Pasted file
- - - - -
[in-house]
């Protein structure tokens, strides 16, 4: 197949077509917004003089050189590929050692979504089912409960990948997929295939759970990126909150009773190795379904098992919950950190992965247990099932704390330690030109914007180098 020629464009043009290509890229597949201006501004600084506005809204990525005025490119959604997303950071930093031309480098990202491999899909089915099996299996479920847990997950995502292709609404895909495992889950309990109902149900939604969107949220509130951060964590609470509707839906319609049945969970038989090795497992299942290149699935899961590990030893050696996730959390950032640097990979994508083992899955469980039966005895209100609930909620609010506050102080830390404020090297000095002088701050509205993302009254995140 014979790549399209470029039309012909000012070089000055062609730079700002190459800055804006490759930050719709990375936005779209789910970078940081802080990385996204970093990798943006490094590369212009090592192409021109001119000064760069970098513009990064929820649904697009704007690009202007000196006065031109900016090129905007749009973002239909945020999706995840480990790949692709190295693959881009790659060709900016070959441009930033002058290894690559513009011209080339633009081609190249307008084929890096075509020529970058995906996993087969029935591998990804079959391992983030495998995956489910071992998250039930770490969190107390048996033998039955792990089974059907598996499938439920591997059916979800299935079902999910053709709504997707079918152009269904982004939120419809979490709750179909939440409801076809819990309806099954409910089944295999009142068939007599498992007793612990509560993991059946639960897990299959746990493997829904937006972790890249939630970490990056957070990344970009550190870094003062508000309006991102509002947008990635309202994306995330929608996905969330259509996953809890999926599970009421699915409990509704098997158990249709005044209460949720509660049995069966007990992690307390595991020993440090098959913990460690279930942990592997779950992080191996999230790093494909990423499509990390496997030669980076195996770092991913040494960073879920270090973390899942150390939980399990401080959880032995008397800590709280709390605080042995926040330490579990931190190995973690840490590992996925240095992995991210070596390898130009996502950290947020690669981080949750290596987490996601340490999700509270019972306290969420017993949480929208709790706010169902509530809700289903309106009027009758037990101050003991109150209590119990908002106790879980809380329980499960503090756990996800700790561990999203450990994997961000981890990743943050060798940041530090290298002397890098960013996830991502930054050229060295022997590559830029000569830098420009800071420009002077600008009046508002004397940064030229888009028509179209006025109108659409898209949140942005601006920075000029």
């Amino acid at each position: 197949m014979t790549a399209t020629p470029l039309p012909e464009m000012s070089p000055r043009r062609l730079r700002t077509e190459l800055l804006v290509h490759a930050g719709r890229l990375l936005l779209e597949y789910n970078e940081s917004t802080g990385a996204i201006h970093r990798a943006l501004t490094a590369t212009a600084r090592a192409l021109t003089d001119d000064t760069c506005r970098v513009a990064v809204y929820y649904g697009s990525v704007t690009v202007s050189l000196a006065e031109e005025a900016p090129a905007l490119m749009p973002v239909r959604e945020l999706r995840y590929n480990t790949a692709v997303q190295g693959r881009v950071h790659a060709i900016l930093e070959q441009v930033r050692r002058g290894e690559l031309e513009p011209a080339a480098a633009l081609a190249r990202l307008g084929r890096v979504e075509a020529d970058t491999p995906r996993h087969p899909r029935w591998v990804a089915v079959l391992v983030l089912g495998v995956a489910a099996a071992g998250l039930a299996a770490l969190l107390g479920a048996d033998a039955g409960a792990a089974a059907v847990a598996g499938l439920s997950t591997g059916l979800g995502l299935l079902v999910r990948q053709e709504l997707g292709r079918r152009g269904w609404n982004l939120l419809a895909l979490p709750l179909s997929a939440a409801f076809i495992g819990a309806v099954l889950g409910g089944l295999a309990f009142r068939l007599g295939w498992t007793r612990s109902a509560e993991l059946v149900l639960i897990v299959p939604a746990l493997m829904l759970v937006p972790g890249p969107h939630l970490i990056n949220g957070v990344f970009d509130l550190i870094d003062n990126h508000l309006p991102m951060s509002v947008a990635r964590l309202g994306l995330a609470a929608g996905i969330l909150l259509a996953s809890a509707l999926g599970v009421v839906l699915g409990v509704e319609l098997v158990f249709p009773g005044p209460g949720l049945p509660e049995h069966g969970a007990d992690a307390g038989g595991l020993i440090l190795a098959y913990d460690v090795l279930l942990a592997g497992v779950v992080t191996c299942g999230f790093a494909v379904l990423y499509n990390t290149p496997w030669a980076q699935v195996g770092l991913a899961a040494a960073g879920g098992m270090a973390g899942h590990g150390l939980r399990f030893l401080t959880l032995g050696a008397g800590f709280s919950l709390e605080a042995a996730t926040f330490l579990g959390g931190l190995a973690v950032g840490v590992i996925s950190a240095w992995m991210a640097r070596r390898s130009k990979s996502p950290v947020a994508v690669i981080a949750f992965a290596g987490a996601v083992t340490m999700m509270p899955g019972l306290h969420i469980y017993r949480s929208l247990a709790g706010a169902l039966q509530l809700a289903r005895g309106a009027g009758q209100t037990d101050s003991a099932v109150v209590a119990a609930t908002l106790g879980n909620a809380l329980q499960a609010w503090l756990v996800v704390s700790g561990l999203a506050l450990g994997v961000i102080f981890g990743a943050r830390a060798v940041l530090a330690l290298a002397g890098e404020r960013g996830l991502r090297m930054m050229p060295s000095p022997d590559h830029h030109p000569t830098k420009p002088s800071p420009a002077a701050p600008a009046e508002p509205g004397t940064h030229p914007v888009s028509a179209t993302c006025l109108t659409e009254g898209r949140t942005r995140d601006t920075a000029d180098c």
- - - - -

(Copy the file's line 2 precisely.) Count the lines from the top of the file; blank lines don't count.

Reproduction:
């Protein structure tokens, strides 16, 4: 197949077509917004003089050189590929050692979504089912409960990948997929295939759970990126909150009773190795379904098992919950950190992965247990099932704390330690030109914007180098 020629464009043009290509890229597949201006501004600084506005809204990525005025490119959604997303950071930093031309480098990202491999899909089915099996299996479920847990997950995502292709609404895909495992889950309990109902149900939604969107949220509130951060964590609470509707839906319609049945969970038989090795497992299942290149699935899961590990030893050696996730959390950032640097990979994508083992899955469980039966005895209100609930909620609010506050102080830390404020090297000095002088701050509205993302009254995140 014979790549399209470029039309012909000012070089000055062609730079700002190459800055804006490759930050719709990375936005779209789910970078940081802080990385996204970093990798943006490094590369212009090592192409021109001119000064760069970098513009990064929820649904697009704007690009202007000196006065031109900016090129905007749009973002239909945020999706995840480990790949692709190295693959881009790659060709900016070959441009930033002058290894690559513009011209080339633009081609190249307008084929890096075509020529970058995906996993087969029935591998990804079959391992983030495998995956489910071992998250039930770490969190107390048996033998039955792990089974059907598996499938439920591997059916979800299935079902999910053709709504997707079918152009269904982004939120419809979490709750179909939440409801076809819990309806099954409910089944295999009142068939007599498992007793612990509560993991059946639960897990299959746990493997829904937006972790890249939630970490990056957070990344970009550190870094003062508000309006991102509002947008990635309202994306995330929608996905969330259509996953809890999926599970009421699915409990509704098997158990249709005044209460949720509660049995069966007990992690307390595991020993440090098959913990460690279930942990592997779950992080191996999230790093494909990423499509990390496997030669980076195996770092991913040494960073879920270090973390899942150390939980399990401080959880032995008397800590709280709390605080042995926040330490579990931190190995973690840490590992996925240095992995991210070596390898130009996502950290947020690669981080949750290596987490996601340490999700509270019972306290969420017993949480929208709790706010169902509530809700289903309106009027009758037990101050003991109150209590119990908002106790879980809380329980499960503090756990996800700790561990999203450990994997961000981890990743943050060798940041530090290298002397890098960013996830991502930054050229060295022997590559830029000569830098420009800071420009002077600008009046508002004397940064030229888009028509179209006025109108659409898209949140942005601006920075000029």